Rush’s Alex Lifeson Recalls Getting His First Gibson ES-335 and Gibson Les Paul

Rush guitar player and an all-around progressive rock legend Alex Lifeson recently appeared in a new interview with Gibson. Being one of the most famous Gibson players himself, Alex discussed his earliest encounters with the famous guitar brand and how he eventually ended up getting an ES-335 as well as his first Les Paul Deluxe. Looking back at his very beginnings, Alex sad (transcribed by Killer Guitar Rigs):

“When I started playing guitar, I was 12 years old. I wanted to play guitar because I just thought it was such a cool instrument, I thought it sounded really cool. You know, when I listen to music that had guitar music in it, particularly like the Beach Boys in that period in the mid-’60s, it was just the driving force of the music. And it just kind of spoke to me, I think.”

“I remember this was around the time, I guess I was probably 13 or 14, 15 years old… I used to go to a music store, Long & McQuade in Toronto, and I would sit on an amp and I pull a guitar down and I would play for about an hour until the salesman came over and said, ‘Okay, kid, beat it.’

“And then it come back the next Saturday and I would sit on another amp and pull a guitar down, I play for an hour, same salesman would come over and say, ‘Okay, kid, beat it.’ [Laughs] So, this would go on for weeks and weeks and weeks and months.

Among those guitars that Alex played were Gibsons. And he felt the most inspired by them. He continued:

“I played a 335, an SG, a Les Paul… Those instruments were just amazing to me. Like a Les Paul, for example. There was so much history in that shape. And the players that played that guitar…

Alex Lifeson Double Neck EDS-1275

“The SG was the same thing. I was a fan of Eric Clapton’s and he had that beautifully painted SG of his, the 335 Jorma Kaukonen from the Jefferson Airplane and Alvin Lee, BB King… You know, they were all ES players.

Of course, the ES-335 wasn’t exactly a guitar closely associated with rock music. Sure, there were some rock legends who used it, even Deep Purple’s Ritchie Blackmore, but it was mostly a blues and jazz instrument. But to Alex, the 335 was a go-to guitar for his specific shade of rock music. He added:

“And there was something that was sort of unique about that guitar in a rock context. It didn’t seem like a rock guitar, like a Les Paul, or an SG was. I always wanted to have the Gibson, it was just a matter of timing.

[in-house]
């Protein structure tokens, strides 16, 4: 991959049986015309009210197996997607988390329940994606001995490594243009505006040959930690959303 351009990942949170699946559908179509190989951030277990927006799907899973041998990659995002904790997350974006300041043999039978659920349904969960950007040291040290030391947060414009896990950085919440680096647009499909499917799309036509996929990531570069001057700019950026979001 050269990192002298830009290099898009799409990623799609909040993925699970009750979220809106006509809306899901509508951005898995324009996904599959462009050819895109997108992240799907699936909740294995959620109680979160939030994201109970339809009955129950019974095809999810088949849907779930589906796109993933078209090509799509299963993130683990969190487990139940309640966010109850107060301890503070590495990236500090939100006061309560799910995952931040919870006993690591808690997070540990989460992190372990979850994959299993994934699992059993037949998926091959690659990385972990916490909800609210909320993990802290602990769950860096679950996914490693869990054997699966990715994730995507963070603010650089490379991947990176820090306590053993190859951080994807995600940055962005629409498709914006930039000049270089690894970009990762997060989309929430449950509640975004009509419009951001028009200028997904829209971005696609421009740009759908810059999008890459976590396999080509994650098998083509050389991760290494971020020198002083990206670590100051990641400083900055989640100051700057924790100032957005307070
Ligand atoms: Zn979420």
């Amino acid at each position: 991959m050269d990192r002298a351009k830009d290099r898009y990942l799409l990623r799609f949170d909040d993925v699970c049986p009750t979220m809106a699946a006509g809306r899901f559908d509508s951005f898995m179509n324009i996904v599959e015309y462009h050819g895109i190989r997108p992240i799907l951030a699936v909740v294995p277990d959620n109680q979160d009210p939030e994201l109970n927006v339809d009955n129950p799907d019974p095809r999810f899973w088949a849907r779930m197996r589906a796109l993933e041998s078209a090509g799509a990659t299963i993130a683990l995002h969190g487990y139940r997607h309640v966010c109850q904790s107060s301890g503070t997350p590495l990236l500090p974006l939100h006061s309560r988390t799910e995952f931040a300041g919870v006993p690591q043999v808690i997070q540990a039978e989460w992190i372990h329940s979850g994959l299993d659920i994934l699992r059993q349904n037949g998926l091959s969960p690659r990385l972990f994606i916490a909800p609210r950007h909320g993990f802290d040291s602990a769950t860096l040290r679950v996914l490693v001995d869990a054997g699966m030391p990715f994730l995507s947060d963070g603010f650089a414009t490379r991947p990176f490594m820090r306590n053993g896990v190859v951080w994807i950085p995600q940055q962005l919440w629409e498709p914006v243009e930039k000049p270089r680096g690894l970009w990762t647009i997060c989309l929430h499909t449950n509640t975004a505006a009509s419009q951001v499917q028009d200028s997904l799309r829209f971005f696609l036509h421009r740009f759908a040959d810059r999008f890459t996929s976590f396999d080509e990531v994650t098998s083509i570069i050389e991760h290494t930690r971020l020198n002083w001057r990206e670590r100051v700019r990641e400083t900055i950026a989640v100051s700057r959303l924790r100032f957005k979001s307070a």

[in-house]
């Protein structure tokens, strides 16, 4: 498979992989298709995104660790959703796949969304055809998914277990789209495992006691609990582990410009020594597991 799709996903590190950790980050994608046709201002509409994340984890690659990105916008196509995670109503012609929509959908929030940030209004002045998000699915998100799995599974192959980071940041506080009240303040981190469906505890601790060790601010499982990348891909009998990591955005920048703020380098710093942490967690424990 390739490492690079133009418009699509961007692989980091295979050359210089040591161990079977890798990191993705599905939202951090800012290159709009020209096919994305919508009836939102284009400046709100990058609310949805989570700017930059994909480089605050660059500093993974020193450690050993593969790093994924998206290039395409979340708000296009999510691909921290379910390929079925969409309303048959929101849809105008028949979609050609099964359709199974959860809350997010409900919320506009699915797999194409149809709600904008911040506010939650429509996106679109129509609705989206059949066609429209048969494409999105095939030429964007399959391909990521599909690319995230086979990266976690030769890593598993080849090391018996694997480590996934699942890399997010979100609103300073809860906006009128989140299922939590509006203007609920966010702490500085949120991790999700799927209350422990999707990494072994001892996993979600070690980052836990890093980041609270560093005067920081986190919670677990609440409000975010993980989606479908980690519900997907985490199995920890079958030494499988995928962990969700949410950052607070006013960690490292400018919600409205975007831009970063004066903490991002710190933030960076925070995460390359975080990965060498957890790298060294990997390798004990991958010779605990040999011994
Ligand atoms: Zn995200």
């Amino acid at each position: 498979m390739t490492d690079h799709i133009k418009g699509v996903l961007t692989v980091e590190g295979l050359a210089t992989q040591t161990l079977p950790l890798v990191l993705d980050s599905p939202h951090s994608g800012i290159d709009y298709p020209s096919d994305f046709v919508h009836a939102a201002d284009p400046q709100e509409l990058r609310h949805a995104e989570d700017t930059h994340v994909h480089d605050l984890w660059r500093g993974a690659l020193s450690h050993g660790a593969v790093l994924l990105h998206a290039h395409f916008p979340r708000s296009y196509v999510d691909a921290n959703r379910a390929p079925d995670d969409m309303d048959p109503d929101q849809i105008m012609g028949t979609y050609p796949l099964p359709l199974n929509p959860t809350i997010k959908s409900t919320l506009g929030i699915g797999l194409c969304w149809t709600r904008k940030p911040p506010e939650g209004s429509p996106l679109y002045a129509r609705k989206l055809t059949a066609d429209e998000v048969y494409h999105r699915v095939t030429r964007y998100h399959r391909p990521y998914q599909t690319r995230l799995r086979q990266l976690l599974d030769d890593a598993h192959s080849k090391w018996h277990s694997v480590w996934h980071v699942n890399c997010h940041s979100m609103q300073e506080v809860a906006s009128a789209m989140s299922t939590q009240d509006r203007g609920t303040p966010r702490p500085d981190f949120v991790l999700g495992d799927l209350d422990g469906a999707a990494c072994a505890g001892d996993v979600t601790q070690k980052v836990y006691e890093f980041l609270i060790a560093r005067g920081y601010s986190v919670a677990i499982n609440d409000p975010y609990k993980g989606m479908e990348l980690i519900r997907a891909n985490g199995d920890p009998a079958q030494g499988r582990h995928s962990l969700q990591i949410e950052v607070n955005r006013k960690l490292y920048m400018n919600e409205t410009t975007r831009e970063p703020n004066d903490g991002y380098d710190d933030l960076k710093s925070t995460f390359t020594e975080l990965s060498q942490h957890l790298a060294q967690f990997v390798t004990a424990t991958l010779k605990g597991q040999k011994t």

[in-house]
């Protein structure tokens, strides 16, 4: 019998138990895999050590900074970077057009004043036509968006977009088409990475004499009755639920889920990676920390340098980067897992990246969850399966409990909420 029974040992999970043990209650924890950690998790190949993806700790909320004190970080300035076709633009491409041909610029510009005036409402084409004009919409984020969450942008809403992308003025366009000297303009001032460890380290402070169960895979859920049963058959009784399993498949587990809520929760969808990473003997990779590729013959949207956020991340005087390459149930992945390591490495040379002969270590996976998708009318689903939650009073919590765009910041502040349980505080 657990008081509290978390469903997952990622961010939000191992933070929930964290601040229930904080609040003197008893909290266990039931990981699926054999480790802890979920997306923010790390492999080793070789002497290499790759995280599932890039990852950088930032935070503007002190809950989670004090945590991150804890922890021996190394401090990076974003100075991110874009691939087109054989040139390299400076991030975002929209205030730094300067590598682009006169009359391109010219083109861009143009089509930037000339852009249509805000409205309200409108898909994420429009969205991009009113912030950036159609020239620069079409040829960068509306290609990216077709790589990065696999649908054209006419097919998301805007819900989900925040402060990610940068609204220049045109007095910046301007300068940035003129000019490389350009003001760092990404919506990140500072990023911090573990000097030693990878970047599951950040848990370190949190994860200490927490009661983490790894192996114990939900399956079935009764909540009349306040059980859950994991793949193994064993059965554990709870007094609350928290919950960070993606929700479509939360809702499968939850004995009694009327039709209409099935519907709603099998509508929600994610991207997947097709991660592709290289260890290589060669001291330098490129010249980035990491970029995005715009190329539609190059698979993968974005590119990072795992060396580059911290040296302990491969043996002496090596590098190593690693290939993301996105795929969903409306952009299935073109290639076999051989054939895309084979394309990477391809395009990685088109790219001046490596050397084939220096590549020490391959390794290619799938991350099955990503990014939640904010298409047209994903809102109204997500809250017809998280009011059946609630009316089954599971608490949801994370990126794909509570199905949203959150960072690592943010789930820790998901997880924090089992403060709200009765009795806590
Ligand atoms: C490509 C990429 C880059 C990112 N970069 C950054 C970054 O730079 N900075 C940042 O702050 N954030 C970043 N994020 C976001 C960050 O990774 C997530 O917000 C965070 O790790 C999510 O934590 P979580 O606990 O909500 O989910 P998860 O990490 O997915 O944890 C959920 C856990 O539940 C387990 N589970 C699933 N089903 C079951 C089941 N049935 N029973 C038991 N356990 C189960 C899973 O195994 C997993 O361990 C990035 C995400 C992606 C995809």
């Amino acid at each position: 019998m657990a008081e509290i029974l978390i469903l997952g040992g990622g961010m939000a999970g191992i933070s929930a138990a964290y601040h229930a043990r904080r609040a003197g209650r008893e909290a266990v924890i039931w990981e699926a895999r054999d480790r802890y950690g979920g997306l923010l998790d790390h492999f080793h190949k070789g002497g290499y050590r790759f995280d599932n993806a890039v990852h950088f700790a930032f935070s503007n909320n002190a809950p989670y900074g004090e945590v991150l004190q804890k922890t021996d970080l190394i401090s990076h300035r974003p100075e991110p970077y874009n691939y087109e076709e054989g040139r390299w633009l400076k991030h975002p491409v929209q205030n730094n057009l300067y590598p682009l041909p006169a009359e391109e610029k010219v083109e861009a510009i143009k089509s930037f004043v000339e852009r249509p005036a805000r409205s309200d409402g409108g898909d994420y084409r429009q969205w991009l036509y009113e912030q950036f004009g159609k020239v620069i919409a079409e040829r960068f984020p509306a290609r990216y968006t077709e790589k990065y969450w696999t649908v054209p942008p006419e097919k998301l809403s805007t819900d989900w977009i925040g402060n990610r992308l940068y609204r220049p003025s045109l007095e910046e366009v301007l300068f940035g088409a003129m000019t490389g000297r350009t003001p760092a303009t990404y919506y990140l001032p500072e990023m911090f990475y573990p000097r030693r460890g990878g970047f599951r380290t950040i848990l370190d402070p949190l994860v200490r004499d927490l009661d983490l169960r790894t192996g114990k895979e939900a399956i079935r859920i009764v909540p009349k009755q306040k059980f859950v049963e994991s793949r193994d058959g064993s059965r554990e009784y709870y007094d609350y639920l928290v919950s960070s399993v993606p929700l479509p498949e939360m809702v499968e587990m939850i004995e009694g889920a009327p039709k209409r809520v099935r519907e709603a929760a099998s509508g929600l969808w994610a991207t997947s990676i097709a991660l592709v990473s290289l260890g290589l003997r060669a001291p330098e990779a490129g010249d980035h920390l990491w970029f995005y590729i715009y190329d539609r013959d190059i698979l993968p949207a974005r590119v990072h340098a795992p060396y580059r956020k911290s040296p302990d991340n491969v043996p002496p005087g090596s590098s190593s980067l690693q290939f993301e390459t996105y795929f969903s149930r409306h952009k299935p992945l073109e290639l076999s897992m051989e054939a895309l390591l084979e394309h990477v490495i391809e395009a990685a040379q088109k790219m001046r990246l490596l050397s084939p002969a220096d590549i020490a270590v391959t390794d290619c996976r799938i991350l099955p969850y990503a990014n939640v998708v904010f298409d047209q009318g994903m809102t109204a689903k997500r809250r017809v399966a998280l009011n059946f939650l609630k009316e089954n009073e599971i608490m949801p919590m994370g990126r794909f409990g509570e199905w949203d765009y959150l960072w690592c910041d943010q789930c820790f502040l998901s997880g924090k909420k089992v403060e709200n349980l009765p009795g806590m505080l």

Epiphone | The Alex Lifeson Les Paul Standard Axcess

“And the fall of… I think was 1969, a friend of John Rutsey’s [original Rush drummer] had the guitar put up for sale and I bought that guitar and I started playing it every waking minute that I had. I just couldn’t stop playing it.

Going back to his previous guitar that he played as an absolute beginner, Lifeson said:

“I had a very inexpensive starter guitar before that. Not at the level of a Gibson. I just couldn’t believe how easy it was to play. Not that I was as much of a player… The neck felt so much smoother, the action was so much lighter and easier. I was used to an action that was two inches high off the string. All the simple things that I could play just felt so much easier.

Rush - La Villa Strangiato at Pinkpop 1979

But to him, the ES-335 was a game-changer. As he recalls, everything revolved around playing that instrument:

“I really looked forward to playing that 335. And I remember coming home from school every day and playing until dinnertime. And then I said, ‘Forget about homework, I’ll just play guitar.’

“You know those bar gigs that we were doing in the sort of the early ’70s to the middle ’70s when we got our first record deal? That was my main guitar. I had a backup guitar, but I tended to use the 335 more than anything.

Rush Working Man,Rare Early Live Performance

Going more into the matter, Alex also recalled how he ended up getting his first Gibson Les Paul. It was the money from an advance that the band got for their big record deal that he used to get it. Alex said:

“And then, of course, once we got our advance on our record deal, we went shopping at Long & McQuade’s. And Neil [Peart, Rush drummer] bought a set of drums and Geddy [Lee, Rush frontman] bought an amp and I think he bought a bass or a couple of basses.

“And I ended up buying my first Les Paul, which was Les Paul Deluxe. That was so cool doing that. That was like a dream come true for any young musician, I think.

Photo: Shipguy (Alex Lifeson4)

  • David Slavkovic

    David always planned for music to be nothing more than a hobby. However, after a short career as an agricultural engineer he ended up news editor at KillerGuitarRigs, senior editor at, as well as a freelance contributor to online magazines such as GuitaristNextdoor and brands like Sam Ash.